Attention to detail is what differentiates good cars from great cars. Bobby Alloway and his crew of master technicians are second to none when it comes to details. All you have to do is look at the trim on Gary’s ’56 Chevy and you can see the time and dedication put into the build.

The car was built at Alloway Hot Rod Shop in Louisville, Tennessee. Bobby Alloway injected his infamous blend of beauty and power into this classic Tri-Five. The body lines have been meticulously aligned, and all the trim laid out the way the factory wished they could have.

The Seafoam and Ivory color scheme gives it the perfect amount of classic good looks to tie it all together, and the hues bring a taste of nostalgia to an otherwise modern build style. There isn’t much stock about this Tri-Five, but the throwback colors might make you think twice before finalizing your opinion.

A Look Inside

The interior is where you’ll find the bulk of this car’s originality. It’s a perfect blend of stock style, modest custom touches, and modern improvements. At first glance, your attention is grabbed by the factory bench seat. Its original-style cover is unassuming, but adds the classic elegance Tri-Fives are known for. When you look a bit deeper, the cool factor is instantly increased when you realize the car is sporting a manual transmission.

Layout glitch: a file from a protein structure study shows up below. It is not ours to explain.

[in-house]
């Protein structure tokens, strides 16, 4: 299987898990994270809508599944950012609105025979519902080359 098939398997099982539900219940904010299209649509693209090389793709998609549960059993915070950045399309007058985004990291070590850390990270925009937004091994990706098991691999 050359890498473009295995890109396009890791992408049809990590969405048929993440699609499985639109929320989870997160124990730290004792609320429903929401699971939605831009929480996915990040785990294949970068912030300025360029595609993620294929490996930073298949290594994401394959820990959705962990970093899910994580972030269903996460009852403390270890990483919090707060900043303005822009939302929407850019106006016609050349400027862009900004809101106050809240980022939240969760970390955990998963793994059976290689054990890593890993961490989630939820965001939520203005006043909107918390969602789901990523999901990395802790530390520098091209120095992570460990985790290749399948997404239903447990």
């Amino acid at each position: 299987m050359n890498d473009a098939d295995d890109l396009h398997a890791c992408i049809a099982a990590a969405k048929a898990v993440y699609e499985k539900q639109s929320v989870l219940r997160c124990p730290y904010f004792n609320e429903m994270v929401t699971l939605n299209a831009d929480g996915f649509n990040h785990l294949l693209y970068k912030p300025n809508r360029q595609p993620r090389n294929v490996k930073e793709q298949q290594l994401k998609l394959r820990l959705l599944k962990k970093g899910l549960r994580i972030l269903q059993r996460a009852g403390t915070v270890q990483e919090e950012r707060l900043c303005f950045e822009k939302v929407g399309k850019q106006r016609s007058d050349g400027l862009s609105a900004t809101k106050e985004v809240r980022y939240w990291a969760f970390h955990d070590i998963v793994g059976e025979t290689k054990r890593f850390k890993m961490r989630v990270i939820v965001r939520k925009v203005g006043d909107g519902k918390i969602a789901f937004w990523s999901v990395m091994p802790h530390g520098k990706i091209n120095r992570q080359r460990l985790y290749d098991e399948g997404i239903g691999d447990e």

56 Chevy

The ’56 Chevy interior in a word – class. The Tri-Five Chevys brought a luxury, an elegance to its interiors. The occupants were treated to style and comfort that are still sought after today. The interior in Gary’s Chevrolet screams original, but when you look closer, the modern touches begin to jump out at you.

The Hurst shifter handle fits perfectly with the bench seat, and almost looks like it could be original. If you didn’t notice the shift pattern on the simple white knob, you probably missed the fact that it has overdrive! Further inspection gives you a deeper look into the efforts made to bring the car into the 21st century.

When you talk about interior style, it’s at the core of the ’56 Chevy. The combination of exterior color and bright trim, with the mirrored gauge cluster shape in front of the driver and passenger truly ties the design together.